Poor Maitland,.. or more specifically, the kids from Maitland… always being the brunt of our bogan jokes, when in reality, us kids from Newcastle weren’t much less boganic. To cut a long story short, Maitland was the scene of one of the locations of the Groovin The Moo festival, which tours around Australia each year to some more regional locations (rather than your capital cities like Melbourne or Sydney).
My first thoughts, as I walked up to the entrance, were “lordy… that person’s backyard is going to be a river of wee if people keep weeing on that tree” and “why did no one tell me that short denim shorts were ‘in’?” However, those thoughts soon faded because as funny as the female uniform was, there was some music to be concentrating on.
After catching the very end of The Jezabels (who were on unusually early on in the line-up… in my opinion), Darwin Deez was the first act on our list of must-sees. As quirky as his recordings was the performance by Darwin Deez and band. It was pretty much what I was expecting music-wise. Poppy, happy, guitar driven tunes; keeping the kids dancing, although most of the songs seem to be relate to some sort of relationship break-up. Sad and happy all at once: “Everyday ought to be a bad day for you”. The best part, by far… was the choreographed interludes (to Enya, amongst other songs) performed by the entire band.
Those lads from Norway, Datarock, adorned in snazzy red tracksuits, played next on the adjacent stage and pleased the ever-growing crowd significantly. I do admit that although I enjoyed the recent 'Catcher In The Rye' release from Datarock, I’ll never be able to go past 'Computer Camp Love', which, to my surprise (and dismay) was released as far back as 2005…. feels like yesterday. And yes, to my glee, they played it.
Washington has successfully made it into the Australian mass conscience - proven by the shortening of their name to 'Washo' by various fans and radio DJs. Megan and the band played an upbeat and rather tight set, sticking mostly to the well known songs from 'I Believe You Liar', the main exception being their version of The Divinyl's 'I Touch Myself' where Megan appeared to be channelling Christina Amphlett. Megan Washington's band made no attempt to divert attention away from her, which would have been a challenge anyway, considering her diva-like presence on show. They did divide the popsters from the rock fans amongst the festival crowd, but there were many up front who may have been there only to see Washington. And some very enthused sing-a-longs.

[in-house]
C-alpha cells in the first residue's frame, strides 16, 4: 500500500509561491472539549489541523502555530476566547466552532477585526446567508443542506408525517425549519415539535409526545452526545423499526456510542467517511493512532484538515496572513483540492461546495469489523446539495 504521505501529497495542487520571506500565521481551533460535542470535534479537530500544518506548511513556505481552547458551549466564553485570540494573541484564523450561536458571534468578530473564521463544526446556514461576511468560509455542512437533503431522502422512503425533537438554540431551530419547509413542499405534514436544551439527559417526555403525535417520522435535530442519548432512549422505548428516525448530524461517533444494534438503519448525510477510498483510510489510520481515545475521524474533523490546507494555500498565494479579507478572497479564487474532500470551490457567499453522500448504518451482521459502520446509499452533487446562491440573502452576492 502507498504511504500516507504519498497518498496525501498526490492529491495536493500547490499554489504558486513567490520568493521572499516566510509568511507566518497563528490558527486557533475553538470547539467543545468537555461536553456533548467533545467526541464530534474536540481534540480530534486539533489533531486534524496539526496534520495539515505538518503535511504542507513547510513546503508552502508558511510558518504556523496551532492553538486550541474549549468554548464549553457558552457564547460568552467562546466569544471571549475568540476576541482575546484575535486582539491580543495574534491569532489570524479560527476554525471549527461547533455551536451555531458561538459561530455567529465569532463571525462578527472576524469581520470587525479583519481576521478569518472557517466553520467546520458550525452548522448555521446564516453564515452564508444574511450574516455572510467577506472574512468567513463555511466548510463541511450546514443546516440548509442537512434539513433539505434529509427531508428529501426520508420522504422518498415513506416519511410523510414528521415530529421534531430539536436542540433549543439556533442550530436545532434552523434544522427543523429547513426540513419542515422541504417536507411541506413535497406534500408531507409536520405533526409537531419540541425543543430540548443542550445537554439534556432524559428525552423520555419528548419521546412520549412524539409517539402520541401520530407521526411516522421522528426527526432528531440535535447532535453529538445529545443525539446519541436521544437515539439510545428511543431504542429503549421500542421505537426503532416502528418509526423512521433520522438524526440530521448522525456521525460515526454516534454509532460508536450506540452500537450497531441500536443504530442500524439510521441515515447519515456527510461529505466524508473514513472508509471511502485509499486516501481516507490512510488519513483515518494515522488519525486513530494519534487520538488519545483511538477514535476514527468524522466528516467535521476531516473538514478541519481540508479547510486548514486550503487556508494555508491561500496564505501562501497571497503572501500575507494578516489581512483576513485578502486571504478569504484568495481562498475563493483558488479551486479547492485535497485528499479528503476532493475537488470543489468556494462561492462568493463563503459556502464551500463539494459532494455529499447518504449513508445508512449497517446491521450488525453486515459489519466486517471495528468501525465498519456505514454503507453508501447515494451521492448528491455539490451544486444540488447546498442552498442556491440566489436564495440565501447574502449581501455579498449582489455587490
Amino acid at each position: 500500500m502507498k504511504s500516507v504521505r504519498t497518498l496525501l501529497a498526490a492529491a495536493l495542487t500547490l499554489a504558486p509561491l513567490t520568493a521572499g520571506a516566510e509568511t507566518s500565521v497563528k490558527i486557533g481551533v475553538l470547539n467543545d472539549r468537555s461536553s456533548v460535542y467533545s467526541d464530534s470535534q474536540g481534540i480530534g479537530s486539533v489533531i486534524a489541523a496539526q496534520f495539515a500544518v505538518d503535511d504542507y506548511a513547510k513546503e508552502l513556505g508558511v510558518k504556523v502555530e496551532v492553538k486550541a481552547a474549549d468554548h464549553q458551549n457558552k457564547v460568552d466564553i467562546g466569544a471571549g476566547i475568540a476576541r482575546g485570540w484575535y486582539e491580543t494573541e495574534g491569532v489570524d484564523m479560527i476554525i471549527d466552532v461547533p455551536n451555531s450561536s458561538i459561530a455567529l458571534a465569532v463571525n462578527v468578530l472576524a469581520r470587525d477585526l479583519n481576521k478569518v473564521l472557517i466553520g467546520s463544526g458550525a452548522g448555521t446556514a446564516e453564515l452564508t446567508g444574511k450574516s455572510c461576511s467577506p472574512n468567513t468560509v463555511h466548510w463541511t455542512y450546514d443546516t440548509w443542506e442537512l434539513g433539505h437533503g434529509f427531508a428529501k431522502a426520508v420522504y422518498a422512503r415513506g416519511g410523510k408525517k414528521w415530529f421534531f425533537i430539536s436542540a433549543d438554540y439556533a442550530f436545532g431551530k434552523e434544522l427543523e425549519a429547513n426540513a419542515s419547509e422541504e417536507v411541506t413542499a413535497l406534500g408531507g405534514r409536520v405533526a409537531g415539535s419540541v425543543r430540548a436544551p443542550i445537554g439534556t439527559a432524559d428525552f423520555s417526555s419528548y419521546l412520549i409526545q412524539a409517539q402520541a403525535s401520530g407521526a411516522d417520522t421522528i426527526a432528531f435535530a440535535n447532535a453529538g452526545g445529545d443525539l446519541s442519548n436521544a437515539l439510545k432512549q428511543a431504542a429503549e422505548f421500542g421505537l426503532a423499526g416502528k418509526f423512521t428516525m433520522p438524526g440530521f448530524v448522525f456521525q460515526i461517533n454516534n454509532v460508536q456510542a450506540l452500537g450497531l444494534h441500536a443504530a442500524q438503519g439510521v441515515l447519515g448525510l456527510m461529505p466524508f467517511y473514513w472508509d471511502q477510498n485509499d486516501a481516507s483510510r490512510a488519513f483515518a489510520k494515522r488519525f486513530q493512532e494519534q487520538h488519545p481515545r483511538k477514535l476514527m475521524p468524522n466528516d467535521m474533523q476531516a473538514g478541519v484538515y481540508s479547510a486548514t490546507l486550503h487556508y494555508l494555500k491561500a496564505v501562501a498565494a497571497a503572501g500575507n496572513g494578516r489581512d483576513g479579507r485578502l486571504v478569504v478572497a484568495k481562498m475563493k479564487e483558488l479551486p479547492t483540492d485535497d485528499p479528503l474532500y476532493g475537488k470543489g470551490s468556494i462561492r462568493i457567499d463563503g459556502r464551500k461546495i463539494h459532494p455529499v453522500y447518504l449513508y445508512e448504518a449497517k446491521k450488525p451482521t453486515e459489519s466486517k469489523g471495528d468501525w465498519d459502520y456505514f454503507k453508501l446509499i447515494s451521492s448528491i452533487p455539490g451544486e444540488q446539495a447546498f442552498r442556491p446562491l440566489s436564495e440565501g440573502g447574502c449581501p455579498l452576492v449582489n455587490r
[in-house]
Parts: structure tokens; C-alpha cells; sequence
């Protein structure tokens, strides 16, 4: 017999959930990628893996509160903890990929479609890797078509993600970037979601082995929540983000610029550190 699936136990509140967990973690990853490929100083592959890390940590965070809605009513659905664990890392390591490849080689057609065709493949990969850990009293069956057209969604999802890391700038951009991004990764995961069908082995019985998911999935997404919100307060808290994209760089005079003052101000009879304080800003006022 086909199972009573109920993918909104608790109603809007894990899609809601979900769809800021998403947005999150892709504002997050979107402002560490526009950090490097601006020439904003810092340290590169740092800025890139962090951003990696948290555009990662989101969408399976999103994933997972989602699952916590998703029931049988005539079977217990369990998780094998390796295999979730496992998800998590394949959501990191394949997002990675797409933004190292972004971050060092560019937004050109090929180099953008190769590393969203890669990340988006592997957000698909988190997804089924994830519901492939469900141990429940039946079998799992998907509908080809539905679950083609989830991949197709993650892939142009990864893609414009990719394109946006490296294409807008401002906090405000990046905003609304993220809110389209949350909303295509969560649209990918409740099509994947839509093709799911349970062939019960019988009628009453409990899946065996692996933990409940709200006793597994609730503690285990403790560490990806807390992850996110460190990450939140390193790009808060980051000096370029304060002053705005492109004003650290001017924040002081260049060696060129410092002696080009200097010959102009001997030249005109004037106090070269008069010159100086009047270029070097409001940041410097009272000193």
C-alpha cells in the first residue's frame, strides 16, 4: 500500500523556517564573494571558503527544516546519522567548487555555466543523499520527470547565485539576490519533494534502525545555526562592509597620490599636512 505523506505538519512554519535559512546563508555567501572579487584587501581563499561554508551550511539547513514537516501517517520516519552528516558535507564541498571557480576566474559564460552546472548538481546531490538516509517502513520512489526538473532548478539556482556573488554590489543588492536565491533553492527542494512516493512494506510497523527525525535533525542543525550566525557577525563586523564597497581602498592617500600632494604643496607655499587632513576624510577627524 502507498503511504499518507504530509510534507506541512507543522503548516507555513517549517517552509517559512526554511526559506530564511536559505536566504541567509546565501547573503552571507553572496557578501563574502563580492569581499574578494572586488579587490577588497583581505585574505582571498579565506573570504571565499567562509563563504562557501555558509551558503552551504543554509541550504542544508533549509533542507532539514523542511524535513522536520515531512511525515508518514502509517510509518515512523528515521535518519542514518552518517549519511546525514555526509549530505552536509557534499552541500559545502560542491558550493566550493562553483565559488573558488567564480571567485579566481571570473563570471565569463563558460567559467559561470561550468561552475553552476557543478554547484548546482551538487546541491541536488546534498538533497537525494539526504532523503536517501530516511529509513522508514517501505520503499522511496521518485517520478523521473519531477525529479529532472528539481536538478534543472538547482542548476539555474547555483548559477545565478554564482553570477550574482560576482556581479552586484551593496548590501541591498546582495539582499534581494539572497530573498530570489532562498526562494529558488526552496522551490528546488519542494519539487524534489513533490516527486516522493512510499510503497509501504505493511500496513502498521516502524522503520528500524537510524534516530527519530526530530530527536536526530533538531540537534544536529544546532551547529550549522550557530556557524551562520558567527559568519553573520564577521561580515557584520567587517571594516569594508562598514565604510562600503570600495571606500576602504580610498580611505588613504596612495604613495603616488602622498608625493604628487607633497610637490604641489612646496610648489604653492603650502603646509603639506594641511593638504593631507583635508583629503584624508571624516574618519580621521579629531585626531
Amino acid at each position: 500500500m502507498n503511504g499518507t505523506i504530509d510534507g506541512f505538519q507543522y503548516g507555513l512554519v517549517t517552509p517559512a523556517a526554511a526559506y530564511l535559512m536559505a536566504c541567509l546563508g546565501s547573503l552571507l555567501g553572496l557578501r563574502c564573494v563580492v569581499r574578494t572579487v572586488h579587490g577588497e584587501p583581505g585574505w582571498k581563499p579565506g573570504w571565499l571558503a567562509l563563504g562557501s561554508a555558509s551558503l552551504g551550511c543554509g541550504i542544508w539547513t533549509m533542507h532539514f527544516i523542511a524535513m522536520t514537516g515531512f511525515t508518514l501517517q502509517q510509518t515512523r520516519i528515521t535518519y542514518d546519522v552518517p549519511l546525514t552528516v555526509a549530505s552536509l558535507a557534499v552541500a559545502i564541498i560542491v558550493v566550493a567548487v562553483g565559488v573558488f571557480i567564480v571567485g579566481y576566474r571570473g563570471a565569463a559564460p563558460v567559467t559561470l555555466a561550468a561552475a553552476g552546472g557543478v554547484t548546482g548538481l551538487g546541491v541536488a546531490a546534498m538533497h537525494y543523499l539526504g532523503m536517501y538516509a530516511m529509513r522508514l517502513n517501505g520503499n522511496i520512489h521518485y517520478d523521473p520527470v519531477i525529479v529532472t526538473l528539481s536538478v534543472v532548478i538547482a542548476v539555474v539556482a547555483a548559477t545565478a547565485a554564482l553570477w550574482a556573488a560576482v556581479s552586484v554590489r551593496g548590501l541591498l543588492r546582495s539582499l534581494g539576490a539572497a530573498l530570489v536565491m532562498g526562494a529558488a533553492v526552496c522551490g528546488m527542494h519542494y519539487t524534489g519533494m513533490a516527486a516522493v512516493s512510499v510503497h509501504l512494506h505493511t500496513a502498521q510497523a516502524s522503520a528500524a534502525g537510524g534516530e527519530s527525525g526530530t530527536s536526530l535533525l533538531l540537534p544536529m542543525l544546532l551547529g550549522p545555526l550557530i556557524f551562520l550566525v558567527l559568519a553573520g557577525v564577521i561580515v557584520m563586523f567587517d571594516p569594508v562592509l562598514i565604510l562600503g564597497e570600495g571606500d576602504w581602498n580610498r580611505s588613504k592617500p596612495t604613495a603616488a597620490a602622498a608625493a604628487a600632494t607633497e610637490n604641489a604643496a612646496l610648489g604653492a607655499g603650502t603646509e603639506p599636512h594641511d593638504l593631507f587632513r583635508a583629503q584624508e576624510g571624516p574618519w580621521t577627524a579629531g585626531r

The Go! Team were as brilliant live as I always remembered them. I don’t know what you think, but their energy on stage coupled with their performance of the songs that are just made for singing/yelling along, makes them more enjoyable live than sitting at home (or on a train or in the supermarket) listening to their recordings. Ninja makes the stage her own and has an amazing ability to get the crowd involved (I also think she might have laughed at how tiny my camera was compared to the other photographers - but also.... she probably didn't even notice it).
House of Pain really aren’t my cuppatea, but really seems to be just what the Maitland folk were waiting for. You can probably guess which of their songs is the only song I know and yes, the minute they started playing 'Jump Around' there was an insane mass flux of people moving towards the stage. I was like an alcoholic salmon swimming upstream towards the bar.
Architecture in Helsinki were the last of my highlights from the day. I’d never managed to catch these guys live before. It was always on the list, and now my mission is complete. A band that is loved by squillions and so well-travelled, but have never crossed my path (not that that’s any kind of amazing feat). Looking like they had just stepped straight out of the 80’s, Architecture in Helsinki played all their most well known tunes and more. The crowd watching was large and dense, making it slightly hard to see, but that really didn’t matter.
Groovin the Moo: an excellent day out and a great opportunity for kids of all ages who might not live near a capital city to get out and experience live music in a festival setting. Fingers crossed that future Groovin the Moo’s can attract such a high calibre of acts and keep the crowds coming.
Sally & John